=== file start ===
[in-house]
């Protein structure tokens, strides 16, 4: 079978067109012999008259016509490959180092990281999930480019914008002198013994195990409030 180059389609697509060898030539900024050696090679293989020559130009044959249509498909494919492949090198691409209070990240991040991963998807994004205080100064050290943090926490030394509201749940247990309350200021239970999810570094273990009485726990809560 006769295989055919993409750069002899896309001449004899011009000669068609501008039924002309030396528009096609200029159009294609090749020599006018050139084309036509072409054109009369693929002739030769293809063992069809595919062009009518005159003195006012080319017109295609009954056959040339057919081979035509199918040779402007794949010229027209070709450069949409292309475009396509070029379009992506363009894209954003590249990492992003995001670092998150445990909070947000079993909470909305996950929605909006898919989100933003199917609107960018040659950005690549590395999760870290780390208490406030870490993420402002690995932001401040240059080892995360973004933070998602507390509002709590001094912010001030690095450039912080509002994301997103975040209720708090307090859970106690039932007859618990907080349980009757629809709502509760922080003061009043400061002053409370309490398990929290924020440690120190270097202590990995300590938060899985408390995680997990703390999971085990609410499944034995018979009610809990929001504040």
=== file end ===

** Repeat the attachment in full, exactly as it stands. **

[in-house]
């Protein structure tokens, strides 16, 4: 079978067109012999008259016509490959180092990281999930480019914008002198013994195990409030 180059389609697509060898030539900024050696090679293989020559130009044959249509498909494919492949090198691409209070990240991040991963998807994004205080100064050290943090926490030394509201749940247990309350200021239970999810570094273990009485726990809560 006769295989055919993409750069002899896309001449004899011009000669068609501008039924002309030396528009096609200029159009294609090749020599006018050139084309036509072409054109009369693929002739030769293809063992069809595919062009009518005159003195006012080319017109295609009954056959040339057919081979035509199918040779402007794949010229027209070709450069949409292309475009396509070029379009992506363009894209954003590249990492992003995001670092998150445990909070947000079993909470909305996950929605909006898919989100933003199917609107960018040659950005690549590395999760870290780390208490406030870490993420402002690995932001401040240059080892995360973004933070998602507390509002709590001094912010001030690095450039912080509002994301997103975040209720708090307090859970106690039932007859618990907080349980009757629809709502509760922080003061009043400061002053409370309490398990929290924020440690120190270097202590990995300590938060899985408390995680997990703390999971085990609410499944034995018979009610809990929001504040």